Coping with environmental complexity: a computer simulation methodology.
Human beings -- Effect of environment on -- Mathematical models.
Programming languages (Electronic computers)
KSIM (Computer program language)
Committee ChairGum, Russell L.
MetadataShow full item record
PublisherThe University of Arizona.
RightsCopyright © is held by the author. Digital access to this material is made possible by the University Libraries, University of Arizona. Further transmission, reproduction or presentation (such as public display or performance) of protected items is prohibited except with permission of the author.
AbstractA voluntaristic model of "open system" man incorporating elements of choice and judgement, seems crucial to understanding and evaluating the many ways man organizes and orients himself in the natural world. To discover the meaning of man's environmental actions the model should include, in addition to a physical level, three social levels of analysis: (1) personal, (2) societal, and (3) cultural. Simulation models which incorporate one or more of these social levels will undoubtedly contain some variables and relationships which are subjectively determined. KSIM, a new simulation methodology/language is discussed and applied to a simulation of the U.S. population natural resource system. KSIM was originally developed to answer two problems suffered by most simulation models. First, they seldom incorporate variables of a subjective nature or those not easily quantified. Second, the technical complexity of most models and languages inhibits their use, understanding and acceptance by policy makers. KSIM allows the users to input their subjective judgements about objectively unknown relationships. The resulting simulated model is run for a specified time period thus allowing the users to analyze the results of their perceptions about the system. The desired result is a better insight into the real system through group discussions which collectively analyze and define the group's perceptions of that real system.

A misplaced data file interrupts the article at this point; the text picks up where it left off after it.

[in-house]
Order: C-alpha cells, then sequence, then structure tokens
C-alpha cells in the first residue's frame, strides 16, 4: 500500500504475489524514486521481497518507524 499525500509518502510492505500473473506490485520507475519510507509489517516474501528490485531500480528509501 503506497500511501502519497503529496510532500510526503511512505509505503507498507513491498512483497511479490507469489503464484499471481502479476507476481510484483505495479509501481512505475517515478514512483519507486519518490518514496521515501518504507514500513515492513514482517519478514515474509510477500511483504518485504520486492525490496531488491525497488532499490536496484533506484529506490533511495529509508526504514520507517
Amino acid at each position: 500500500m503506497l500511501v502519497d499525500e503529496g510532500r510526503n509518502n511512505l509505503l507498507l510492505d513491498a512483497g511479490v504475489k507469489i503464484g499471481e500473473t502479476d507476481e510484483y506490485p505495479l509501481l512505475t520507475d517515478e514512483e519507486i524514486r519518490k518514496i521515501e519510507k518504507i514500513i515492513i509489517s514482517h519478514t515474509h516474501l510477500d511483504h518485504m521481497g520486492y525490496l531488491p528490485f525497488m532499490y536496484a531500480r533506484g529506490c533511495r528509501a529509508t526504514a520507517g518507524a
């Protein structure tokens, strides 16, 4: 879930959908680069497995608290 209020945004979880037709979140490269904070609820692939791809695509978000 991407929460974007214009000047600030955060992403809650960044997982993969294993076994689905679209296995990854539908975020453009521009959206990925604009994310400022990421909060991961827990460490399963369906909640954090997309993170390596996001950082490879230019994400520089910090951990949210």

Degree ProgramHydrology and Water Resources